See also[edit]



  1. ^ The exact number is unknown, although estimates range from 50 to 100 due to the fact that 55 – of the 155 soldiers involved in the action – were able to retreat without assistance.[9]


  1. ^ a b c d "Desmond T. Doss". Retrieved November 20, 2014. 
  2. ^ "Hacksaw Ridge: The True Story of Desmond Doss". People. November 5, 2016. 
  3. ^ a b c d e "Desmond Doss, an American hero". November 5, 2016. 
  4. ^, Seventh-Day Adventist Saved Fellow Soldiers on Sabbath at the Wayback Machine (archived August 11, 2001) Retrieved January 10, 2017.
  5. ^ "The Conscientious Objector". March 2004. 
  6. ^ "WWII Army Enlistment Records". National Archives. Retrieved June 30, 2005. 
  7. ^ "In Memory of Harold Edward Doss". Brown Funeral Home. Retrieved August 1, 2015. 
  8. ^ "Who was Desmond Doss of Hacksaw Ridge". Retrieved December 2, 2016. 
  9. ^ "Desmond T. Doss". Retrieved January 10, 2017. 
  10. ^ "Private First Class Desmond T. Doss Interview". March 20, 1987. 
  11. ^ a b c d e f "Hacksaw Ridge (2016)". Retrieved November 7, 2016. 
  12. ^ Herndon, Booton (1967). The Unlikeliest Hero. Boise, Idaho: Pacific Press Publishing Association. p. 182. ISBN 0-8163-2048-9. 
  13. ^ "This is Your Life - Desmond Doss". February 18, 1959. 
  14. ^ "Lauded Conscientious Objector Desmond T. Doss Sr". March 26, 2006. 
  15. ^ Richard Goldstein (March 25, 2006). "Desmond T. Doss, 87, Heroic War Objector, Dies". New York Times. Retrieved June 16, 2013. 
  16. ^ a b "'Unlikeliest Hero' buried with 21-gun salute". Associated Press. NBC News. April 4, 2006.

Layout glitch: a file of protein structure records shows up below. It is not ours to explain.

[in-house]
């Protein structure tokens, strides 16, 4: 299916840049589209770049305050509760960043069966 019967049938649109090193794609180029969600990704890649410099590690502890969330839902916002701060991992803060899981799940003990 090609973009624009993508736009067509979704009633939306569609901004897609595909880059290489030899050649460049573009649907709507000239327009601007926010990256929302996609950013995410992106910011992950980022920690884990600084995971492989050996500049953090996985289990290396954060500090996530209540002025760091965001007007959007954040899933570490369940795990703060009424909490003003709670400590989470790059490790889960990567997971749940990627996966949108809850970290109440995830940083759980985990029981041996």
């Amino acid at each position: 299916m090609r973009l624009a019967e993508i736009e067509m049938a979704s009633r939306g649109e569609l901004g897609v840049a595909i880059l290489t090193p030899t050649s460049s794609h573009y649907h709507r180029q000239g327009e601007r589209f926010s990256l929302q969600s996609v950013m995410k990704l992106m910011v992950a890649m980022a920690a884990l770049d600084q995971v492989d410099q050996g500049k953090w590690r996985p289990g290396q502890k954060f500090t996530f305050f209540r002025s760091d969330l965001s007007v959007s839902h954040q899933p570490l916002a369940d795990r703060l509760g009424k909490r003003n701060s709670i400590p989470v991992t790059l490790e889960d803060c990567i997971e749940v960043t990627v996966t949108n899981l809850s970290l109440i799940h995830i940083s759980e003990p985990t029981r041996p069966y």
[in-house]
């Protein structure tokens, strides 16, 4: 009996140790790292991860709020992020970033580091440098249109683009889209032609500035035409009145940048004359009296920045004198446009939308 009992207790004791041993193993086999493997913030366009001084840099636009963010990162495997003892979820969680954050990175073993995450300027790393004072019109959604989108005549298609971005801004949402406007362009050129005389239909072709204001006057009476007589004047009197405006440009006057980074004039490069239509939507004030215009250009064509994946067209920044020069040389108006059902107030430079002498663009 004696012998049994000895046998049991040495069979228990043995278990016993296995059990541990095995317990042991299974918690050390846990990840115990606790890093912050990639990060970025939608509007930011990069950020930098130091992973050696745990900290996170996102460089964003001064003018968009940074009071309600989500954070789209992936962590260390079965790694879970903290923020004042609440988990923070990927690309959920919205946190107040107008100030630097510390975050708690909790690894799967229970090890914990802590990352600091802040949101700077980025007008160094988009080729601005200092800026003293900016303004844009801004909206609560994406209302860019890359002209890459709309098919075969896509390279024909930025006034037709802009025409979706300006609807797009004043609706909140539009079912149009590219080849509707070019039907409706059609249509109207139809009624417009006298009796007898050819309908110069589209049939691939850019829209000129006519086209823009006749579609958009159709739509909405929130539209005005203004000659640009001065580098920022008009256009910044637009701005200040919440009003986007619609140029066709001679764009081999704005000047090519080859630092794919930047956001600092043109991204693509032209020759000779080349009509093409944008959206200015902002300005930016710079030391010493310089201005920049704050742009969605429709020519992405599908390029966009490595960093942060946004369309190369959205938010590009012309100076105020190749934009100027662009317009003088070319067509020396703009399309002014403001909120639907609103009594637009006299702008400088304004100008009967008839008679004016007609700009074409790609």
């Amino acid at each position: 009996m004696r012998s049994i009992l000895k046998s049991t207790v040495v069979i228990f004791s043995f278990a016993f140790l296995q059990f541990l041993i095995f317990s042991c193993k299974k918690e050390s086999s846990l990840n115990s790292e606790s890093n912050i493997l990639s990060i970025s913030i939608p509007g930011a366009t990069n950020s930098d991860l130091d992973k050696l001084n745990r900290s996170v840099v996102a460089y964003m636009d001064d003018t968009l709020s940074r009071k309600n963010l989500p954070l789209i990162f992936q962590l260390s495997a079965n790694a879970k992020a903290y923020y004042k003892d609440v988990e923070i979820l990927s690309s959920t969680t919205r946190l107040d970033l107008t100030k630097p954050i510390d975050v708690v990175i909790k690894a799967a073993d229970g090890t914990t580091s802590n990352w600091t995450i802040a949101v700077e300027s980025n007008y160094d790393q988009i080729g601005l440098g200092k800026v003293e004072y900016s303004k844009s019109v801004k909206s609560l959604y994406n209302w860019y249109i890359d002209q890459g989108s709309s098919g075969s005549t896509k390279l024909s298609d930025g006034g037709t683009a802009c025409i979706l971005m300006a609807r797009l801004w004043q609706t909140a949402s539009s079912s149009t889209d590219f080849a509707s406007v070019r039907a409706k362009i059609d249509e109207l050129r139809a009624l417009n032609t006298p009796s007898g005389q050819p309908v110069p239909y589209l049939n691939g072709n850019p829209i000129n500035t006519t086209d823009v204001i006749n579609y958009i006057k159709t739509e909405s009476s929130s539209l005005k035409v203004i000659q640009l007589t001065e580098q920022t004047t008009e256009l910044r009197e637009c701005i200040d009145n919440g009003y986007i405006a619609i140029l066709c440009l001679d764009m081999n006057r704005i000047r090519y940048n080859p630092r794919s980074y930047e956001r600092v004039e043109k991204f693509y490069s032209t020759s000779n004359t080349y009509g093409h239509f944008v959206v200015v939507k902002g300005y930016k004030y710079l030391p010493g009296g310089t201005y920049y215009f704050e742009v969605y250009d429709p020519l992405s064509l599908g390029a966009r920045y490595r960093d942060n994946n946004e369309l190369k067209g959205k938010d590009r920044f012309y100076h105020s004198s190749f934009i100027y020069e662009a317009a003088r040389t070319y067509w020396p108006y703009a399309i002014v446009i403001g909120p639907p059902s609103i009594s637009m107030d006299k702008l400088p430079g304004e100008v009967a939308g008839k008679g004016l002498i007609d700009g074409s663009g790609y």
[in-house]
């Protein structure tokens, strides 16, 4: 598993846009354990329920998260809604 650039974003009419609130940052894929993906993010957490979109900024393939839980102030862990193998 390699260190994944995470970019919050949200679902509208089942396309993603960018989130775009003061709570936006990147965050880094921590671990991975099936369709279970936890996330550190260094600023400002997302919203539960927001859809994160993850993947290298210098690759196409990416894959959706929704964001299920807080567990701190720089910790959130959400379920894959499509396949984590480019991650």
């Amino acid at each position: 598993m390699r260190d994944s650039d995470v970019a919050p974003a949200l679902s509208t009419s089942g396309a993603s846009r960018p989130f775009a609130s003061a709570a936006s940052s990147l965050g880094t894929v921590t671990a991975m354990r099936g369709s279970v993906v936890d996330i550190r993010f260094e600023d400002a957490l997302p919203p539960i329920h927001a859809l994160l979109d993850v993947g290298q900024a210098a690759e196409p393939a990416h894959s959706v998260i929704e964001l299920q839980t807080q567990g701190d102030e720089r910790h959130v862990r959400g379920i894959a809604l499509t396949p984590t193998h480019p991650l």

17. ^ Herndon, Booton (2016). Redemption at Hacksaw Ridge. Remnant Publications. p. Foreword. ISBN 978-1-629131-55-9. 
  18. ^ "Memorial ride honors Lynchburg military hero Desmond Doss". November 2, 2016. 
  19. ^ Judy Putnam (February 28, 2017). "Camp Doss in Grand Ledge named for war hero in 'Hacksaw Ridge'". Lansing State Journal. Retrieved March 1, 2017. 
  20. ^ "History of Desmond Doss". Desmond T. Doss Christian Academy. Retrieved August 16, 2016. 
  21. ^ "Remembering visits from Mr. Desmond T. Doss, the man for whom our school is named - Desmond T. Doss Christian Academy". May 17, 2016. 
  22. ^ "Walker County". Calhoun Times. September 1, 2004. p. 108. Retrieved April 26, 2015. 
  23. ^ "HR 206 – Doss, Desmond T.; invite to House – Fulltext". March 14, 2000. 
  24. ^ "Desmond Doss Sculpture Unveiled at Veterans Memorial Park". Adventist Review. May 14, 2007. 
  25. ^ "Guest House named after Medal of Honor recipient". WRAMC News Releases. July 17, 2008. Retrieved August 31, 2008. 
  26. ^ Michael A. Bell (August 31, 2008). "Piedmont Medal of Honor recipient honored with state highway designation". The Anniston Star. Retrieved August 31, 2008. 
  27. ^ "Desmond Doss' Hacksaw Ridge Heroics and School Honored". October 30, 2016. 
  28. ^ "PETA awards Lynchburg hero Desmond Doss the Hero to Animals award". February 7, 2017. 
  29. ^ "This Is Your Life Episode List". Jim Davidson's Classic TV Info. Retrieved September 12, 2016. 
  30. ^ "Medal of Honor Special". Dark Horse Comics. Retrieved September 17, 2014. 
  31. ^ "Medal of Honor Special". Pritzker Military Museum & Library. Retrieved September 17, 2014. 
  32. ^ "The Conscientious Objector". Retrieved January 29, 2013. 

Further reading[edit]

  • Leepson, Marc (2008), "Wonder Man of Okinawa," Military History magazine, September/October 2008, Vol. 25, No. 4.
  • Herndon, Booton (2004). The Unlikeliest Hero: The Story of Desmond T. Doss, Conscientious Objector Who Won His Nation's Highest Military Honor. Mountain View, California: Pacific Press Publishing Association. ISBN 978-0-8163-2048-6. .
  • Doss, Frances M. (2005). Desmond Doss: Conscientious Objector. Pacific Press Publishing Association. ISBN 978-0-8163-2124-7. 
  • Doss, Frances M. (1998). Desmond Doss: In God's care: The unlikeliest hero and Congressional Medal of Honor recipient. The College Press. 
  • Smith, Larry (2003). Beyond Glory: Medal of Honor Heroes in Their Own Words. Norton. ISBN 039305134X. 

External links[edit]